How do you break the glass ceiling?

Early in my career, as women’s wear manager for a fashion importing company, the owner of the company told me he was sure I’d make a great mother and not want to return to work when my baby arrived. I was stunned and speechless. In that moment I felt the power to make my own decision taken from me. I didn’t realize  I’d touched the glass ceiling. 

I tell this story because it’s one of many I hear from women highlighting how the glass ceiling stays so tightly in place.

The recent spate in the media of women revealing their mistreatment by men in power is another example (#timesup). Yes we’re seeing this primarily in Hollywood and the arts, but make no mistake; it exists in corporate boardrooms across multiple industries.

The glass ceiling, a term coined by Marilyn Loden (author and feminine leadership expert) in 1978, is situated within the historical domain of male-designed and built structures. It’s as abstract as the idea that women have traditionally subscribed: to think and behave as men in order to reach upper corporate echelons.

So how does one shatter the glass ceiling?

It’s a great question with no easy, straightforward answer.

I’ll start by suggesting you think of the glass ceiling as mirrored. Of course, when you look up you see your own reflection. And that’s the point. Before you can shatter that ceiling you have to understand yourself and how you may be contributing to your own hold-back.

By no means am I suggesting we’re responsible for this type of career limitation. Rather, I believe we have influence over both how we respond to systemic traditional practices and how we actively shift those outdated rules.

Start by asking yourself these important questions:

  • Are you aware of how you show up to others?
  • What meaning do others see in your actions?
  • Does your behavior represent your values and ethical stance?
  • Are you deeply aware that you always have a choice?
  • Are you decisive or do you seek to please?
  • Do you go it alone or do you actively collaborate and develop support networks?
  • Do you continuously work on your leadership practice? Or do you find yourself most often in a reactive state?

Now let’s go deeper by testing how we may be contributing or not contributing to the glass ceiling phenomenon:

  • Are you supporting other women – peers and subordinates? Or are you competing with them?
  • Are you accepting the status quo? Or are you curious to develop or promote women-centric approaches within your current professional culture?
  • If you’re accepting the status quo, what’s holding you back from drawing on your courage?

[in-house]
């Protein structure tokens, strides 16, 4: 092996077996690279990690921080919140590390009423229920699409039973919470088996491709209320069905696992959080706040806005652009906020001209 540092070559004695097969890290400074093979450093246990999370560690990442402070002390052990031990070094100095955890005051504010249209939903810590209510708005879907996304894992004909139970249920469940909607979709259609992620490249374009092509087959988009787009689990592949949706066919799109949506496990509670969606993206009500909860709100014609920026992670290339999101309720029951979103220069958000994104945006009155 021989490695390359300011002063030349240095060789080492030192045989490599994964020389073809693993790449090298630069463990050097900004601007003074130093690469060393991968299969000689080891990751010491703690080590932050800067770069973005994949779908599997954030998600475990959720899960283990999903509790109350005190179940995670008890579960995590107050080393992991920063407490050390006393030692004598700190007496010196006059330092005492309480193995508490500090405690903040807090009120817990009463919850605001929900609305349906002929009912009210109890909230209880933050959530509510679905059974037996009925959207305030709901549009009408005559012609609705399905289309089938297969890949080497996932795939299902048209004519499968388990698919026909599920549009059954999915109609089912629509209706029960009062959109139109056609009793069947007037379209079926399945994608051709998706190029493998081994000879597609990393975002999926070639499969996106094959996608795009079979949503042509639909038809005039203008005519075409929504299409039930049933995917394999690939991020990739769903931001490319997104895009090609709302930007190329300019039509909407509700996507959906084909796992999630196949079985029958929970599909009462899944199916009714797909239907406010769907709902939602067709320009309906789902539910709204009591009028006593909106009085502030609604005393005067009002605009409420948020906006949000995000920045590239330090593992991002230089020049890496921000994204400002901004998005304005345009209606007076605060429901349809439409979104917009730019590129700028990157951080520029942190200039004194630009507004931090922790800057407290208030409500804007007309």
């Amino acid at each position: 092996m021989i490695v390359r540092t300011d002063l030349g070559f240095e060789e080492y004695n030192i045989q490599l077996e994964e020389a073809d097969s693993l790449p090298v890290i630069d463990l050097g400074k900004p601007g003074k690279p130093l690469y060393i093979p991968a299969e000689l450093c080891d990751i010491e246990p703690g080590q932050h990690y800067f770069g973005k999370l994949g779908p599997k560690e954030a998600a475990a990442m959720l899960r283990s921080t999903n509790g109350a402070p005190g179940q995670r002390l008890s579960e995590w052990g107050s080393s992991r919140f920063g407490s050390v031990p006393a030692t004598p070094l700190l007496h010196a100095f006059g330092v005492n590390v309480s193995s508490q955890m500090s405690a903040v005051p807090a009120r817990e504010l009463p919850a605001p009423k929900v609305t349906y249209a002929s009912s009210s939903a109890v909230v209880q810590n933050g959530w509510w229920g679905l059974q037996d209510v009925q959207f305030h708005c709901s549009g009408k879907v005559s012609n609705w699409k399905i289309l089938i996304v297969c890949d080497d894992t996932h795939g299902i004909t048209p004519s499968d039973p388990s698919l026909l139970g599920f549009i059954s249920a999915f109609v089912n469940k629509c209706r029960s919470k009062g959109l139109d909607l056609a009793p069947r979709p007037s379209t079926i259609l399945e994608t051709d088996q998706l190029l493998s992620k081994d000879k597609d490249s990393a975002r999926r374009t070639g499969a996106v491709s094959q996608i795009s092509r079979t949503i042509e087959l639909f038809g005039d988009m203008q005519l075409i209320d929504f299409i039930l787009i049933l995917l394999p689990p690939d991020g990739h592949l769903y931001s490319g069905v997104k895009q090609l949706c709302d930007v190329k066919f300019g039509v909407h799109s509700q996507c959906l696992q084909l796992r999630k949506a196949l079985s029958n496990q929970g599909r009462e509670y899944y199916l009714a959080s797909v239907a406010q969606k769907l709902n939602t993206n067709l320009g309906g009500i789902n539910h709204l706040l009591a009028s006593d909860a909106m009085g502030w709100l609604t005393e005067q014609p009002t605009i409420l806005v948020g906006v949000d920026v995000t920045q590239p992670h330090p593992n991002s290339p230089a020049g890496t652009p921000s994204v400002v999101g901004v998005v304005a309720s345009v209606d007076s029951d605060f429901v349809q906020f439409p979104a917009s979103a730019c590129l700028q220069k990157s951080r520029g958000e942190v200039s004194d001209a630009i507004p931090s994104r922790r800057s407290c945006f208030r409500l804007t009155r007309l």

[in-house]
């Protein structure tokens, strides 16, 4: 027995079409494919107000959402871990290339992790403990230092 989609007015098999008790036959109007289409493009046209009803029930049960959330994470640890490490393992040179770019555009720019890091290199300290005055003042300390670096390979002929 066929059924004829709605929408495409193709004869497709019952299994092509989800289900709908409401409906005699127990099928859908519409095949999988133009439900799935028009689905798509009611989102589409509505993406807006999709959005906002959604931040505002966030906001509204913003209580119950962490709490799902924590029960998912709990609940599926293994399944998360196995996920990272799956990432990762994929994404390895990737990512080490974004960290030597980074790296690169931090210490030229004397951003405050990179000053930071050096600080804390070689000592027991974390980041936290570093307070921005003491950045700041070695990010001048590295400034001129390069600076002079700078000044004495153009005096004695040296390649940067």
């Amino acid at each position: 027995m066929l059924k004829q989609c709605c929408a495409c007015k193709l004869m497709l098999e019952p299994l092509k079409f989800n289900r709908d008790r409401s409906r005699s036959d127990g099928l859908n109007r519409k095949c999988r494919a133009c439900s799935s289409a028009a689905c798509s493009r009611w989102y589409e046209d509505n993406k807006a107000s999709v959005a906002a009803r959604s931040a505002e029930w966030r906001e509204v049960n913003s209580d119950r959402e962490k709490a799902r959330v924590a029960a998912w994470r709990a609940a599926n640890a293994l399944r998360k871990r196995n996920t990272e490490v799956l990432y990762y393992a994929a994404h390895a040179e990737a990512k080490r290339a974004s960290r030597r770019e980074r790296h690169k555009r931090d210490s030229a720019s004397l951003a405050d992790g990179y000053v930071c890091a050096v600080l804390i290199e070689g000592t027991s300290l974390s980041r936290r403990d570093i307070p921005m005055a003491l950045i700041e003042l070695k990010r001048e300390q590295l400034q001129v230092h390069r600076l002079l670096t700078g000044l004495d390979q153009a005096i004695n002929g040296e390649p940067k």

• Are you clear on how you use your power professionally? Is it attached to your ego?
  • Do you ask the right questions? The kind of questions that create open dialogue without being offensive or defensive?
  • Do you respectfully challenge the unwritten rules?

And, most important…

  • Do you ask for what you need?

Answering these questions can reveal how you may be holding yourself back. Knowing this can give you a clear view of cracks in the ceiling.

It’s the cracks you’ll be looking for – the opportunities to slip through. The ones that welcome you as the strong authentic feminine leader you are. It takes courage. And it means taking responsibility to be that woman who doesn’t compromise to fit in. It means taking responsibility to define and embody new cultural rules that in turn create more cracks in the glass.

As women, we’ve come to know that change does not happen quickly. It happens because we make a conscious effort to change the course. I first heard the term “glass ceiling” almost 40 years ago. While it still exists, I believe the tiny shards of glass can be heard falling on the ground.


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Comments (3)

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    Jamee Tenzer


    I love the focus here on what women can do – reflect on themselves and their strengths and find those cracks to slip through. And that the concept of the glass ceiling, once invented created a paradigm that we buy into – rather than being victims – we can work with it to get where we want to go. Great post!


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      Thanks Jamee. Yes if we want it to change, we need to work with it!


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    S. Brooke Bailey


    Such a powerful post! The questions we ask ourselves around this topic are important and you’ve really laid them out so that we can shift our view point and take action. Thanks Eve


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